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Thursday, March 03, 2016

University of Manitobe Fac ulty of Education Reserves Almost Half of New Slots for Minorities

University of Manitoba

A reader alerts me to a piece by Peter Shawn Taylor in the National Post regarding the University of Manitoba faculty of education. Beginning next year, the school will admit 45% of students not on their academic record, but on the basis of minority quotas.

This is profoundly discriminatory, but not really new. I talked to Queen's faculty of education when I graduated with my BA, and was shocked to discover that my high marks mattered nothing to them. The academic entrance qualification then, at a posh university like Queen's, was exactly what it is now at the U of M: a C+ average. If I recall correctly, this was also the minimum required to graduate with an honours B.A. In every course, not overall. Beyond that, it was simply first come, first served.

I asked why. The administrator said that no studies had ever shown that higher academic achievement led to better teaching. What is striking about this is how untrue it is. A lot of studies, notably those by Teach for America, based on a huge amount of data, show the opposite: that a high SAT, and graduation from a highly competitive university with good marks, is perhaps the most accurate predictor of future teaching quality. It is also just common sense: you cannot teach what you do not know. The basic requirements for a good teacher are therefore 1) subject knowledge, and 2) knowledge of how to learn, or at least how to do well at academics. Good university students with strong degrees are the experts in both.

Unfortunately, as with the almost universal prejudice against the Jews, people hate through envy anyone who is smarter or more accomplished than they. Once, up until the Sixties, teaching school was a viable option for very bright young people early in their career. At that point, as noted in the piece on John Taylor Gatto posted here recently, the teaching trade, and especially the educational administration trade, came to be dominated by weak students of relatively low intelligence:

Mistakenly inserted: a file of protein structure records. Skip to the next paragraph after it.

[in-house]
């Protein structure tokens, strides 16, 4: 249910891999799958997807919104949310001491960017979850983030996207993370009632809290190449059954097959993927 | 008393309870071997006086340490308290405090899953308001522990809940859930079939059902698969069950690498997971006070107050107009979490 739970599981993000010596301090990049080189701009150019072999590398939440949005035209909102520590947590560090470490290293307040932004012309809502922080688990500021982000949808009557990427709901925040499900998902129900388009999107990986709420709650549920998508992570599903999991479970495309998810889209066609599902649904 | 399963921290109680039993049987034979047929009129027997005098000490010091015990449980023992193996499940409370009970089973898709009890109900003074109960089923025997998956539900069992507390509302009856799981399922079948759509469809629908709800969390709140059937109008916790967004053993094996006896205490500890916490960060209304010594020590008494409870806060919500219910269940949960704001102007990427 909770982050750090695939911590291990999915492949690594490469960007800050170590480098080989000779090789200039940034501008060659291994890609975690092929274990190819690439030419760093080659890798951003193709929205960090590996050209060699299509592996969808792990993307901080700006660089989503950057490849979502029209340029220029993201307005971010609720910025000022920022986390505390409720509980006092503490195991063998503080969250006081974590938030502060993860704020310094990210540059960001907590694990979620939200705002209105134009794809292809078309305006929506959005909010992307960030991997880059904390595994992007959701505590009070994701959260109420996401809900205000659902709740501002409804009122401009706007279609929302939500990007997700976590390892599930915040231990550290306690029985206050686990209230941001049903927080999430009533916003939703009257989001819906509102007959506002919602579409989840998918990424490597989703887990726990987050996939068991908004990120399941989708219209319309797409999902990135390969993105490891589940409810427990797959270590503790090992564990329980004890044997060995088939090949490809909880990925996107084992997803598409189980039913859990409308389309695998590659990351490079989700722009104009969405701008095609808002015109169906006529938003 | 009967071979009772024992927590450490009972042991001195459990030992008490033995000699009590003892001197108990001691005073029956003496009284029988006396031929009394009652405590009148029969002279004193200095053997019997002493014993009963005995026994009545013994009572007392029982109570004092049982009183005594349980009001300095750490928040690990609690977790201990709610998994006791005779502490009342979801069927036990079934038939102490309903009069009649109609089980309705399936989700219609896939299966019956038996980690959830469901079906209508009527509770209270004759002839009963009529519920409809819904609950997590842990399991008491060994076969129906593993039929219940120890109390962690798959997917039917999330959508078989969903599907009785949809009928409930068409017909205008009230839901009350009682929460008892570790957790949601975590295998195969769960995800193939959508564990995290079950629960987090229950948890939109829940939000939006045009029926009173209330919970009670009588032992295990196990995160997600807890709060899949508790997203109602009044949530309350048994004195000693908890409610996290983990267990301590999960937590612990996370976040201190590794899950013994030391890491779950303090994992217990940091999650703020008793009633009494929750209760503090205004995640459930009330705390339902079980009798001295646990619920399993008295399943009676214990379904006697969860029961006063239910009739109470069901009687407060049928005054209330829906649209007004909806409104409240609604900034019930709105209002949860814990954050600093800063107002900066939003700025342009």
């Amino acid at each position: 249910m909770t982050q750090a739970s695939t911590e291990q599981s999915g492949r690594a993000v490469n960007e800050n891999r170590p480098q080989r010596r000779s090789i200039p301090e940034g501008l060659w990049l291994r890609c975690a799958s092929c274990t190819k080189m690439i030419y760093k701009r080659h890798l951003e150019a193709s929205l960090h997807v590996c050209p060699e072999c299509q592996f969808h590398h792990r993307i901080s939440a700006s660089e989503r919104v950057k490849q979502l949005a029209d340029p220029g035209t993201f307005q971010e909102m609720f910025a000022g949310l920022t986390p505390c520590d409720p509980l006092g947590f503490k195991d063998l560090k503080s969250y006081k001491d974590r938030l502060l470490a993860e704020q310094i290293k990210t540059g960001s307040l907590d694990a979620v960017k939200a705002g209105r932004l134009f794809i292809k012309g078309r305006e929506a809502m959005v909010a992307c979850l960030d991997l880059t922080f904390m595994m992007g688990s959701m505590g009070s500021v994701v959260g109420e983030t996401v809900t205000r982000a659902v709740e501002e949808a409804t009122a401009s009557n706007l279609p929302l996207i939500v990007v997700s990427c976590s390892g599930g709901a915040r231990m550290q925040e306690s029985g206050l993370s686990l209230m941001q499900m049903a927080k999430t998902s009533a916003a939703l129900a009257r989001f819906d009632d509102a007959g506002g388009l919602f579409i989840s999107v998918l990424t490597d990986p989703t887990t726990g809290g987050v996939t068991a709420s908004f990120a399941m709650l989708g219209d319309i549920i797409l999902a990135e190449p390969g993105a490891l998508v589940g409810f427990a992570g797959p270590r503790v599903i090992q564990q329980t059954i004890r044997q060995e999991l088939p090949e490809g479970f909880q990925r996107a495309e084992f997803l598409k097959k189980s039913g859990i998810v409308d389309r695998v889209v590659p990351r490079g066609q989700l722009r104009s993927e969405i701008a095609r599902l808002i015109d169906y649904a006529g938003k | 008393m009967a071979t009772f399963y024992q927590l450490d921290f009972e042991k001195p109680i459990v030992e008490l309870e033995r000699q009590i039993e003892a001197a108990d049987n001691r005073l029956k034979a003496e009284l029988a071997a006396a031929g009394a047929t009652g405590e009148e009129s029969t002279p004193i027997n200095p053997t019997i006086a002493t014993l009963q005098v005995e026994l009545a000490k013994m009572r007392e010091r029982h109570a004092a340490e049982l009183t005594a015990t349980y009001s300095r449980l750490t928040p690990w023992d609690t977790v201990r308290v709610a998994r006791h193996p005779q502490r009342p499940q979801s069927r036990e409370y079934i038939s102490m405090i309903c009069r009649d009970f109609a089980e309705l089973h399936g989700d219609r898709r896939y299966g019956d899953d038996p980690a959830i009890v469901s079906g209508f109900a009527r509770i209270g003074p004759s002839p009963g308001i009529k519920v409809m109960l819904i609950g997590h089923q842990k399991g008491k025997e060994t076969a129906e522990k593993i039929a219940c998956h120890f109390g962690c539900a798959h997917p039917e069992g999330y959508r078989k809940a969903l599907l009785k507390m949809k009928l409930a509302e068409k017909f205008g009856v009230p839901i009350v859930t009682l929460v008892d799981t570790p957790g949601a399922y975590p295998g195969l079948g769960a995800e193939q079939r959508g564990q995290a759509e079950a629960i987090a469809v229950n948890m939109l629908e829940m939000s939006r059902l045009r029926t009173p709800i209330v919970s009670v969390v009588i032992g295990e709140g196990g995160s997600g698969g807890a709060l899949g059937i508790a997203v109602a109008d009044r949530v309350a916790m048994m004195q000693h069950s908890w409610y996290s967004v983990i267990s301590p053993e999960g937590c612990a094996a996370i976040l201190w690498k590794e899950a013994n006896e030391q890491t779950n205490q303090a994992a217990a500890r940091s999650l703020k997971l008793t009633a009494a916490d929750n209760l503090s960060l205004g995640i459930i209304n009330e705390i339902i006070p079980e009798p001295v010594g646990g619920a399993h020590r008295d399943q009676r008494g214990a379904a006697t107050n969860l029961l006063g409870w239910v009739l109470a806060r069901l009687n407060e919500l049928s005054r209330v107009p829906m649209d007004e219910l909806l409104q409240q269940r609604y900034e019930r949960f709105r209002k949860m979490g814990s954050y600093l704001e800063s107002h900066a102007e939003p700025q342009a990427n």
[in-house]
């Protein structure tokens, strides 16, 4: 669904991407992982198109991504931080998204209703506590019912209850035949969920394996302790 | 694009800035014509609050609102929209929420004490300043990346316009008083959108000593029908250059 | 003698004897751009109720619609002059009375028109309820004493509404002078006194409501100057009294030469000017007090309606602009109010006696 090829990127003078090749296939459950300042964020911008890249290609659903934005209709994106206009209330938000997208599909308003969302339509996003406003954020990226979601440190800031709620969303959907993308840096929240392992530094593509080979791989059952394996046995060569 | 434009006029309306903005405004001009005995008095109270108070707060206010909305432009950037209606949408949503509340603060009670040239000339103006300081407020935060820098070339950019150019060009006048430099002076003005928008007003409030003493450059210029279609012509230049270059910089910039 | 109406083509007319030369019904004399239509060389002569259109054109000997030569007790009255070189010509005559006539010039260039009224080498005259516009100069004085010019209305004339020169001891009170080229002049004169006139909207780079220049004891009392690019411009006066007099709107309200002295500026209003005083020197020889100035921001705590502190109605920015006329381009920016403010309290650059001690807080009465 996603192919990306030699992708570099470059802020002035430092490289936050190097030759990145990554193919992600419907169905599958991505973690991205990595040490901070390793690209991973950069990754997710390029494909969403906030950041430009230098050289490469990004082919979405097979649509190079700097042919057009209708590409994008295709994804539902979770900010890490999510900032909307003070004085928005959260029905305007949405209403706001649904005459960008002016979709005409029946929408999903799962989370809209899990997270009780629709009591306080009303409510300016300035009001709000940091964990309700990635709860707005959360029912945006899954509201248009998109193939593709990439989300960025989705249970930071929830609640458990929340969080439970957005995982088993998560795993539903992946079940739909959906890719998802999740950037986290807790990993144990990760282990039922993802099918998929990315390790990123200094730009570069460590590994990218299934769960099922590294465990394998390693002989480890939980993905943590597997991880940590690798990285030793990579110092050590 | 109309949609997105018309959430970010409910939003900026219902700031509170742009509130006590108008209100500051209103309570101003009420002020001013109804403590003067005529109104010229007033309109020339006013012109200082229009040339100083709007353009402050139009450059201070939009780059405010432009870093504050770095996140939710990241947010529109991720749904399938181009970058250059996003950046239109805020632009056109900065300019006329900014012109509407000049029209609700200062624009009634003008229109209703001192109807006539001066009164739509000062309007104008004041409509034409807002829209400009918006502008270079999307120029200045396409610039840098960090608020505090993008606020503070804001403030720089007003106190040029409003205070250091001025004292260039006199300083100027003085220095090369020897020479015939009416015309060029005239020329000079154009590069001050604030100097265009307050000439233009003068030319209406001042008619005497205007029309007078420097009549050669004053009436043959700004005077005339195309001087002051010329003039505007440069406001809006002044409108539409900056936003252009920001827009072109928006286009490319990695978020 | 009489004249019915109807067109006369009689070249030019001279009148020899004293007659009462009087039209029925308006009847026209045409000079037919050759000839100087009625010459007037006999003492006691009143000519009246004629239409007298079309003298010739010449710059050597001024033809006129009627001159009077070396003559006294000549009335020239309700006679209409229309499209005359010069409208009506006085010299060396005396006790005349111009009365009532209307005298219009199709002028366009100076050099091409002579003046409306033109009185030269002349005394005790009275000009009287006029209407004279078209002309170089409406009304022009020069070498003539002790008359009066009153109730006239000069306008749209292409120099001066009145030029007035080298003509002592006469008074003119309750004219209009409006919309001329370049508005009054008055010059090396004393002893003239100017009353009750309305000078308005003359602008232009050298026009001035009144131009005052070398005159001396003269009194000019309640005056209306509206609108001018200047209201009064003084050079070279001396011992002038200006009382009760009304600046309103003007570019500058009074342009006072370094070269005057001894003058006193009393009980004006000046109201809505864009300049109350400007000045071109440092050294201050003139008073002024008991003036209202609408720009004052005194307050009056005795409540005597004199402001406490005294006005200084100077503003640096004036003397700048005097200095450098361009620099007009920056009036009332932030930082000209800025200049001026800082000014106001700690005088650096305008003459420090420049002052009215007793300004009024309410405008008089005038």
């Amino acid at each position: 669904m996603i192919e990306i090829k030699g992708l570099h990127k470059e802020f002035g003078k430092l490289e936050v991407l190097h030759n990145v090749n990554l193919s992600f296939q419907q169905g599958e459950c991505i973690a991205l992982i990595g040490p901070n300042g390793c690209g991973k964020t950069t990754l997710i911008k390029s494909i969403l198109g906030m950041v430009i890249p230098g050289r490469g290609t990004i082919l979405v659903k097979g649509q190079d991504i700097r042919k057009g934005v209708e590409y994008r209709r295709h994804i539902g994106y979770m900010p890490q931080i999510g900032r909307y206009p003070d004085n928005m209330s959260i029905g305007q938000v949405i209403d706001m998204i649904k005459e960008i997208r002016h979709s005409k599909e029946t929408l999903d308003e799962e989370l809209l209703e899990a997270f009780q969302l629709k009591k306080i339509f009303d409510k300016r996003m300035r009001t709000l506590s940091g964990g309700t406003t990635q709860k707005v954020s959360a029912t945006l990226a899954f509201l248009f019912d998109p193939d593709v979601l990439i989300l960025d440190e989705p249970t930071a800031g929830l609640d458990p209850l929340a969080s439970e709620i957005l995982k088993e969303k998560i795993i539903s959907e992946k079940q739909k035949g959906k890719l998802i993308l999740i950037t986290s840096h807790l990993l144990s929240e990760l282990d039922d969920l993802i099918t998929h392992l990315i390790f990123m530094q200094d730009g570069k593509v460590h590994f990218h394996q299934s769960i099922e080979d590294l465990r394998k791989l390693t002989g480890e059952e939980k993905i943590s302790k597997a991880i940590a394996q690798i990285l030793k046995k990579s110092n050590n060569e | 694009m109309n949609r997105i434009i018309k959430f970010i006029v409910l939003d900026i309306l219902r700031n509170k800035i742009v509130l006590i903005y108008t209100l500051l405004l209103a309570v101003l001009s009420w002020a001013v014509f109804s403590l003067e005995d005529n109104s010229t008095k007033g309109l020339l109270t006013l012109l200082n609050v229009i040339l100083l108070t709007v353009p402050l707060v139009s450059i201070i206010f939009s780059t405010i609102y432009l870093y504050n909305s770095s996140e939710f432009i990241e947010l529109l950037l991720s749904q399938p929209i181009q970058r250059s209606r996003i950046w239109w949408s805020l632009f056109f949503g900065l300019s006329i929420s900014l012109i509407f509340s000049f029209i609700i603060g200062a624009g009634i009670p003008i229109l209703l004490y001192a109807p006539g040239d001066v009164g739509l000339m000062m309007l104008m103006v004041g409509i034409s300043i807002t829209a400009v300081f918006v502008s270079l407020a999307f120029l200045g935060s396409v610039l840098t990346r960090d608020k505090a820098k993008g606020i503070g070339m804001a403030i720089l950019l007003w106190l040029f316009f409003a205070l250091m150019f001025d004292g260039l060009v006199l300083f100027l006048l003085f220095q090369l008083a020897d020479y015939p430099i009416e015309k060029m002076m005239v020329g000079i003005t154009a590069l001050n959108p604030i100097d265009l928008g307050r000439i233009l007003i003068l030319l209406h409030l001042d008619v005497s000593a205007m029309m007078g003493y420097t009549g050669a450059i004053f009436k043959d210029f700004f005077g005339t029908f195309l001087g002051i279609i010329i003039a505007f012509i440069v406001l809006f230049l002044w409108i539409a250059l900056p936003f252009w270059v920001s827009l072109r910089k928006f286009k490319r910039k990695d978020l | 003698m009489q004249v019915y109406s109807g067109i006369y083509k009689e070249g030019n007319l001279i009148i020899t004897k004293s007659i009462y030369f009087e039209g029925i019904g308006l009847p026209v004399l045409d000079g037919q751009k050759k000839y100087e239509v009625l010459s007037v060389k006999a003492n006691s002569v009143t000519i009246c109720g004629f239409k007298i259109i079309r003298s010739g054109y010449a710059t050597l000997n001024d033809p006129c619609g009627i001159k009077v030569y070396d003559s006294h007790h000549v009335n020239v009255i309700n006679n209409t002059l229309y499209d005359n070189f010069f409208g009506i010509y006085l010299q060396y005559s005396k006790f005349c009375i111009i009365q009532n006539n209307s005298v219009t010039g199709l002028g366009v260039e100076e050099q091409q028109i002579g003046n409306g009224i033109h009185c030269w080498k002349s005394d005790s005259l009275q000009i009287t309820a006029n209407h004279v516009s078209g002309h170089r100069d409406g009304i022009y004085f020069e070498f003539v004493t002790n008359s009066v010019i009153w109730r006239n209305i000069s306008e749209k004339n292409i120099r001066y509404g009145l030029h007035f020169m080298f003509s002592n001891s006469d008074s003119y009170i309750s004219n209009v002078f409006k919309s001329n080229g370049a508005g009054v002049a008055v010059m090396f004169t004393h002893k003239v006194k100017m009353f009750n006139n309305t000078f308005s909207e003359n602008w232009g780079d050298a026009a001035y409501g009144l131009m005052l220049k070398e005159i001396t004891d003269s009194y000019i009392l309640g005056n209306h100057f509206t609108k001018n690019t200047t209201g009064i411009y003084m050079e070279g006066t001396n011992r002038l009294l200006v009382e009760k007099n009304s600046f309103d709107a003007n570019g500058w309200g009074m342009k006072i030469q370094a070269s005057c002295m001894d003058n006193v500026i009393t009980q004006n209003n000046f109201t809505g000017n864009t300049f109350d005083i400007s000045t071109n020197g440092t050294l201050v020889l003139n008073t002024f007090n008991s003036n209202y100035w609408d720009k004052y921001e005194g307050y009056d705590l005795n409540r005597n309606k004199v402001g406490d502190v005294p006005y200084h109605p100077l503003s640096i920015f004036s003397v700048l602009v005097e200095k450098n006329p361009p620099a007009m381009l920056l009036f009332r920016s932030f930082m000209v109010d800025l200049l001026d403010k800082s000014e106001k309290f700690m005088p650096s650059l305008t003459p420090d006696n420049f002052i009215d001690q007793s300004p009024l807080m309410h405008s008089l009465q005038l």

… [O]f twenty occupational groups measured, public school teachers score seventeenth on the GRE. Who scores lower? School administrators, who score 51 or 80 points lower, depending whether you are measuring them against elementary or secondary teachers (p. 21).

This, I think, was directly related to the push to establish teaching as a “profession.” The “professionals” were those who never moved on. Drudges. Many if not most elementary school teachers, did not, at that time, even hold a university degree. I have seen this in other fields once they professionalize. Pay goes up as quality goes down. Relevant is Adam Smith's famous comment, “People of the same trade seldom meet together, even for merriment and diversion, but the conversation ends in a conspiracy against the public, or in some contrivance to raise prices.” See also this piece from The American Interest for an angle on the problem.

Once the drudges got control, disaster. They hated anyone who had genuine intelligence or academic ability as anti-Semites hate Jews. Not least of those who suffered and suffer: bright students. Of course the professionals were not going to give any new places to bright people or those with posh degrees, no matter what was in the interests of the students.

First, come first served is, however, still rather embarrassing. It makes school teaching look pretty Mickey Mouse. The U of M has hit upon a better alternative: make it look like “progressive” politics. Of course, as Taylor points out, if they were really concerned with employment equity, half the new places would be reserved for men, who are grossly underrepresented in the "profession."

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